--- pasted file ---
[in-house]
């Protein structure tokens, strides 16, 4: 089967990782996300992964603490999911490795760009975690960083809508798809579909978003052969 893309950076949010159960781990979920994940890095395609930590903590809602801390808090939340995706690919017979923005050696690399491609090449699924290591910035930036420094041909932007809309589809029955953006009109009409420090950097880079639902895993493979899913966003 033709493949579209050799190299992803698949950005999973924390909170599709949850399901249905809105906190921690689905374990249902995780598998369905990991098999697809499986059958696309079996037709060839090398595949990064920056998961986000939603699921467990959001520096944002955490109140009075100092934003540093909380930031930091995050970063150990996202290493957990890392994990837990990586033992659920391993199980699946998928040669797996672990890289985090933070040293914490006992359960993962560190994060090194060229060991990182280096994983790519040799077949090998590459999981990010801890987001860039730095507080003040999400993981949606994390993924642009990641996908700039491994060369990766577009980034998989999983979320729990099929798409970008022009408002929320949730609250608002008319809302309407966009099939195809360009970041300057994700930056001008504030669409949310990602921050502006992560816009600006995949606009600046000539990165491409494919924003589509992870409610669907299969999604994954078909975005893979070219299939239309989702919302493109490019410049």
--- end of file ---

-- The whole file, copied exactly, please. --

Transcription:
[in-house]
């Protein structure tokens, strides 16, 4: 089967990782996300992964603490999911490795760009975690960083809508798809579909978003052969 893309950076949010159960781990979920994940890095395609930590903590809602801390808090939340995706690919017979923005050696690399491609090449699924290591910035930036420094041909932007809309589809029955953006009109009409420090950097880079639902895993493979899913966003 033709493949579209050799190299992803698949950005999973924390909170599709949850399901249905809105906190921690689905374990249902995780598998369905990991098999697809499986059958696309079996037709060839090398595949990064920056998961986000939603699921467990959001520096944002955490109140009075100092934003540093909380930031930091995050970063150990996202290493957990890392994990837990990586033992659920391993199980699946998928040669797996672990890289985090933070040293914490006992359960993962560190994060090194060229060991990182280096994983790519040799077949090998590459999981990010801890987001860039730095507080003040999400993981949606994390993924642009990641996908700039491994060369990766577009980034998989999983979320729990099929798409970008022009408002929320949730609250608002008319809302309407966009099939195809360009970041300057994700930056001008504030669409949310990602921050502006992560816009600006995949606009600046000539990165491409494919924003589509992870409610669907299969999604994954078909975005893979070219299939239309989702919302493109490019410049």